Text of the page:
No legal qualifications are needed to bring a court case on one’s own behalf. I have never qualified as a solicitor or a barrister. I took the Common Professional Examination in 1995, but then I found I couldn’t get a bank loan to take up my place at the Inns of Court School of Law for the one-year Bar Vocational Course. After leaving my career in software development in 2006, I worked part-time as a freelance paralegal. In my CV, I describe that work as follows:


      This work involved me in both of the following roles:
      (1) assisting minor clients of my own who were litigants in person, as their only legal help,
      (2) working as part of a team that included myself and two barristers and two solicitors, all
      assisting one particular common client of ours, all accountable to that client separately and
      directly, whilst liaising with one another as required.


      For the major client, who used a barrister and a solicitor-advocate, I prepared the bundles of evidence electronically, which amounted to four lever arch files when printed out.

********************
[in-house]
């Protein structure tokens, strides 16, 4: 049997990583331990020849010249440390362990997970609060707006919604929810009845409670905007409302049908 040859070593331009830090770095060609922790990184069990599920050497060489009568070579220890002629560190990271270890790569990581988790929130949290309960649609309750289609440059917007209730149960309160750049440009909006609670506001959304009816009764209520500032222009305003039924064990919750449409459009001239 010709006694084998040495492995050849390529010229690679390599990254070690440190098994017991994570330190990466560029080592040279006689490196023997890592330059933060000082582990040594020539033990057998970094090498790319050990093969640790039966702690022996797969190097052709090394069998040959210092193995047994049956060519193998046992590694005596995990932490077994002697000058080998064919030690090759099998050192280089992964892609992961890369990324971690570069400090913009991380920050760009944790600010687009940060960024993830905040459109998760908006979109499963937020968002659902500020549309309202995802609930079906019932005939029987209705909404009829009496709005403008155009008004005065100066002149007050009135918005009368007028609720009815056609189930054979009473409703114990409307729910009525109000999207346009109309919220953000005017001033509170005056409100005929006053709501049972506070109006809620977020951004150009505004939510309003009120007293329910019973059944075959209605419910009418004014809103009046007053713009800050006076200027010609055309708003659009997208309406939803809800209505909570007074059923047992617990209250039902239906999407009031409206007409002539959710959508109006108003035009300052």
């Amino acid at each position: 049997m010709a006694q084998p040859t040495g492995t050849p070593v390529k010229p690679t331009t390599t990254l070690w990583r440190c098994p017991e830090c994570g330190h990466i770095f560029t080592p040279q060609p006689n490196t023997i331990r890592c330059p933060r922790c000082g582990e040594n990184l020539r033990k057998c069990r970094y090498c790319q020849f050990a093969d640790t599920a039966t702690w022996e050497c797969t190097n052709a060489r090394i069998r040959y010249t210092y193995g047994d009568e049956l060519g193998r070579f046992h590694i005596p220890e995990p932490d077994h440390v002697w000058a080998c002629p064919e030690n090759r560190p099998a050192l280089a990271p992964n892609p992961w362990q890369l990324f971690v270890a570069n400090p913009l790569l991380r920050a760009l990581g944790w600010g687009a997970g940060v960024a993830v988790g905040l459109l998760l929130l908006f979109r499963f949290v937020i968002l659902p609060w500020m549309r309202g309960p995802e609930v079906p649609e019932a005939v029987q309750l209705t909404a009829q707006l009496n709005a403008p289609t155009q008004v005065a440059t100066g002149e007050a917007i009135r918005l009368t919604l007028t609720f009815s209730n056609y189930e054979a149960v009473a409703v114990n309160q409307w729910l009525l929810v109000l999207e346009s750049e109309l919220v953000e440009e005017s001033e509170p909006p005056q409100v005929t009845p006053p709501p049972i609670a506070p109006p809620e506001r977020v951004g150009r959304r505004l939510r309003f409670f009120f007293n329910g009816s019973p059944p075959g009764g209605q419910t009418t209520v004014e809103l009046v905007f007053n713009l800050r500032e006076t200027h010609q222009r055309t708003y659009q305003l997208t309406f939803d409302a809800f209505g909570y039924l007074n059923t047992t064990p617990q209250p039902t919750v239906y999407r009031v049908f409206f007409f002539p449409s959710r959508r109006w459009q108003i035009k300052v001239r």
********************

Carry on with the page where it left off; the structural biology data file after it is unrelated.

I received a short legal advice pro bono before bringing the JR claim, which concurred with my opinion that the coroner’s decision was wrong. I drafted the claim myself. I acquired the services of a barrister less than a week ago, who is likely to want to amend the claim I drafted.

      I am sorry if you found my claim muddled. Please feel free to ask me to explain better any part of it you have difficulty understanding.

      I hope this clarifies. Please feel free to stay in touch.